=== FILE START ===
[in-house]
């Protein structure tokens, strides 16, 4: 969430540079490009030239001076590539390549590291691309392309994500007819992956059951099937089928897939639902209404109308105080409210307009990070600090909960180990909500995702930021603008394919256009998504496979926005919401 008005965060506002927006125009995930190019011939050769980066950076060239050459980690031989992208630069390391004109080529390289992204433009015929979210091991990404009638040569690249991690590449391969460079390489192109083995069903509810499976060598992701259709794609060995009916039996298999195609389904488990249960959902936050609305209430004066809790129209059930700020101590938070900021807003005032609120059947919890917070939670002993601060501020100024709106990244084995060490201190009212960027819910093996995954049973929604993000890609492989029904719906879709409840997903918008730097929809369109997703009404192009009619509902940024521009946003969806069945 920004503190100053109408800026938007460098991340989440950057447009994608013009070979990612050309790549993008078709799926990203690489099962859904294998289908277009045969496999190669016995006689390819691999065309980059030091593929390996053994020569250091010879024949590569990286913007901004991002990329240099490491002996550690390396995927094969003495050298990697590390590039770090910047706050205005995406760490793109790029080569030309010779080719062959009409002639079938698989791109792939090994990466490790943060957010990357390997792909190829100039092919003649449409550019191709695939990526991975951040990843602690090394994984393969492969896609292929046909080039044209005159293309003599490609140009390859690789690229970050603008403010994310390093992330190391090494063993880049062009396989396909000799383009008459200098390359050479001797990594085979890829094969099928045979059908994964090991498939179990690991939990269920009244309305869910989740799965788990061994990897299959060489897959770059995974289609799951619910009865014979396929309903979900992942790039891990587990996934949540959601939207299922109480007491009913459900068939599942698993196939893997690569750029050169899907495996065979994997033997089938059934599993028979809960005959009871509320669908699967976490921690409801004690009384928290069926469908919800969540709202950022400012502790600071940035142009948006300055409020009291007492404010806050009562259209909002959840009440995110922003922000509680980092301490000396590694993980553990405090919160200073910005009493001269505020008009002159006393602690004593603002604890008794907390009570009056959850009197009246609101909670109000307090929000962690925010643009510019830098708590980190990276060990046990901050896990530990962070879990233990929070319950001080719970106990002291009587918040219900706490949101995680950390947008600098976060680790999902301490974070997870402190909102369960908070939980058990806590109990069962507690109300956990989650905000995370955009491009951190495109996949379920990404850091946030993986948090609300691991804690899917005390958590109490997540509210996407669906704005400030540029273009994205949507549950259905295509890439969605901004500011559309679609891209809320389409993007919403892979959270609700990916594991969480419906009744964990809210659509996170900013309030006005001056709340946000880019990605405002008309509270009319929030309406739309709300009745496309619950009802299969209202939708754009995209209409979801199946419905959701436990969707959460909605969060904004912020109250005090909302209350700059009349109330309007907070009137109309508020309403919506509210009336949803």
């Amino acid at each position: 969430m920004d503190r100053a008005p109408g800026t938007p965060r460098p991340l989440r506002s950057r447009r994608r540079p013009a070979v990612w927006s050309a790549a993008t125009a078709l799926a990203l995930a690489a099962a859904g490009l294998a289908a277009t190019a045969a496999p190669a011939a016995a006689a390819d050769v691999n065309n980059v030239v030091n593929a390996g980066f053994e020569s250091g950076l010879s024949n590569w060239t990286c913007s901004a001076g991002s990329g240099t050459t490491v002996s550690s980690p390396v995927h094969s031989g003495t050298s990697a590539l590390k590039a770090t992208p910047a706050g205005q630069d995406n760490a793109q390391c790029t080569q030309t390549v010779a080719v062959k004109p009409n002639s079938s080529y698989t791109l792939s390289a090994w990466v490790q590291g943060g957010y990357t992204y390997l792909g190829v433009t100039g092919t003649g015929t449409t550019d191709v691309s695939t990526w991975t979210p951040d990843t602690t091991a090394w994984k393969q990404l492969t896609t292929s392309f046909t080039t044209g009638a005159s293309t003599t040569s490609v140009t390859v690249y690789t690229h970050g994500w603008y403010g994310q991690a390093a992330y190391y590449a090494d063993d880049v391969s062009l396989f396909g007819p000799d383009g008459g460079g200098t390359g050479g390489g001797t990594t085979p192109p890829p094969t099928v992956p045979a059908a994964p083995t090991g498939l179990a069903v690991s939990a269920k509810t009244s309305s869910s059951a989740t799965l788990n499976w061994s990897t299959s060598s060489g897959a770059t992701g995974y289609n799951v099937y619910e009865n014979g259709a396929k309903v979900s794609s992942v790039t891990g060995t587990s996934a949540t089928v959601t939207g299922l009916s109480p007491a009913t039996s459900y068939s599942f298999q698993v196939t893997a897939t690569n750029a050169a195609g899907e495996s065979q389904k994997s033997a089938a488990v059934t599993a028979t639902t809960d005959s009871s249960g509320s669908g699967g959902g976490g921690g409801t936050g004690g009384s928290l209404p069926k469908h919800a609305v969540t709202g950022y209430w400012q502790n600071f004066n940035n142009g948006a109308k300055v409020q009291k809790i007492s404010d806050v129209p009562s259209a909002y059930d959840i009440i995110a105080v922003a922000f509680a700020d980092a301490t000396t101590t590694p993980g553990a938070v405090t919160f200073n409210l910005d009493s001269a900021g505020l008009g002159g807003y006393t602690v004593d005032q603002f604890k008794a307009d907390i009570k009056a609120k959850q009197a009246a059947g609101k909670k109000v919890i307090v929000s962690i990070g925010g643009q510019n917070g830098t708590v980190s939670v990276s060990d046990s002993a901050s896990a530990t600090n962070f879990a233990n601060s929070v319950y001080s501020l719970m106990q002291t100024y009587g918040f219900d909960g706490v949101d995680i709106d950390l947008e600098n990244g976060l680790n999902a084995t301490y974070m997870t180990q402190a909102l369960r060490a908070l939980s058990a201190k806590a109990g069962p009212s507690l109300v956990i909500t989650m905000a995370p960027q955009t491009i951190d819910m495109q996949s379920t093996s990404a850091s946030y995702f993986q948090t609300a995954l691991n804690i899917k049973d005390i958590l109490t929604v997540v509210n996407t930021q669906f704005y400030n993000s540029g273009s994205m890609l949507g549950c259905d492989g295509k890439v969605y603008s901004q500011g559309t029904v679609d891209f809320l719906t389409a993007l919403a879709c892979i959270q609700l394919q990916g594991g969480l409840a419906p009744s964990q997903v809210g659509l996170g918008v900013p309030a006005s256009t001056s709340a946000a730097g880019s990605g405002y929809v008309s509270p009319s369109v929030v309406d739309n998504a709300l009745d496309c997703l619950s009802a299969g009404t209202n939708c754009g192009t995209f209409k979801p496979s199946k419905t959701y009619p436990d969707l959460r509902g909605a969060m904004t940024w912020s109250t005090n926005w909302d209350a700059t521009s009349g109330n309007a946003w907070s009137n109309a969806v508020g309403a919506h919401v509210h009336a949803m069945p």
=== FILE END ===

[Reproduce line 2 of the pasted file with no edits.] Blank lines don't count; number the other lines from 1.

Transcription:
């Protein structure tokens, strides 16, 4: 969430540079490009030239001076590539390549590291691309392309994500007819992956059951099937089928897939639902209404109308105080409210307009990070600090909960180990909500995702930021603008394919256009998504496979926005919401 008005965060506002927006125009995930190019011939050769980066950076060239050459980690031989992208630069390391004109080529390289992204433009015929979210091991990404009638040569690249991690590449391969460079390489192109083995069903509810499976060598992701259709794609060995009916039996298999195609389904488990249960959902936050609305209430004066809790129209059930700020101590938070900021807003005032609120059947919890917070939670002993601060501020100024709106990244084995060490201190009212960027819910093996995954049973929604993000890609492989029904719906879709409840997903918008730097929809369109997703009404192009009619509902940024521009946003969806069945 920004503190100053109408800026938007460098991340989440950057447009994608013009070979990612050309790549993008078709799926990203690489099962859904294998289908277009045969496999190669016995006689390819691999065309980059030091593929390996053994020569250091010879024949590569990286913007901004991002990329240099490491002996550690390396995927094969003495050298990697590390590039770090910047706050205005995406760490793109790029080569030309010779080719062959009409002639079938698989791109792939090994990466490790943060957010990357390997792909190829100039092919003649449409550019191709695939990526991975951040990843602690090394994984393969492969896609292929046909080039044209005159293309003599490609140009390859690789690229970050603008403010994310390093992330190391090494063993880049062009396989396909000799383009008459200098390359050479001797990594085979890829094969099928045979059908994964090991498939179990690991939990269920009244309305869910989740799965788990061994990897299959060489897959770059995974289609799951619910009865014979396929309903979900992942790039891990587990996934949540959601939207299922109480007491009913459900068939599942698993196939893997690569750029050169899907495996065979994997033997089938059934599993028979809960005959009871509320669908699967976490921690409801004690009384928290069926469908919800969540709202950022400012502790600071940035142009948006300055409020009291007492404010806050009562259209909002959840009440995110922003922000509680980092301490000396590694993980553990405090919160200073910005009493001269505020008009002159006393602690004593603002604890008794907390009570009056959850009197009246609101909670109000307090929000962690925010643009510019830098708590980190990276060990046990901050896990530990962070879990233990929070319950001080719970106990002291009587918040219900706490949101995680950390947008600098976060680790999902301490974070997870402190909102369960908070939980058990806590109990069962507690109300956990989650905000995370955009491009951190495109996949379920990404850091946030993986948090609300691991804690899917005390958590109490997540509210996407669906704005400030540029273009994205949507549950259905295509890439969605901004500011559309679609891209809320389409993007919403892979959270609700990916594991969480419906009744964990809210659509996170900013309030006005001056709340946000880019990605405002008309509270009319929030309406739309709300009745496309619950009802299969209202939708754009995209209409979801199946419905959701436990969707959460909605969060904004912020109250005090909302209350700059009349109330309007907070009137109309508020309403919506509210009336949803």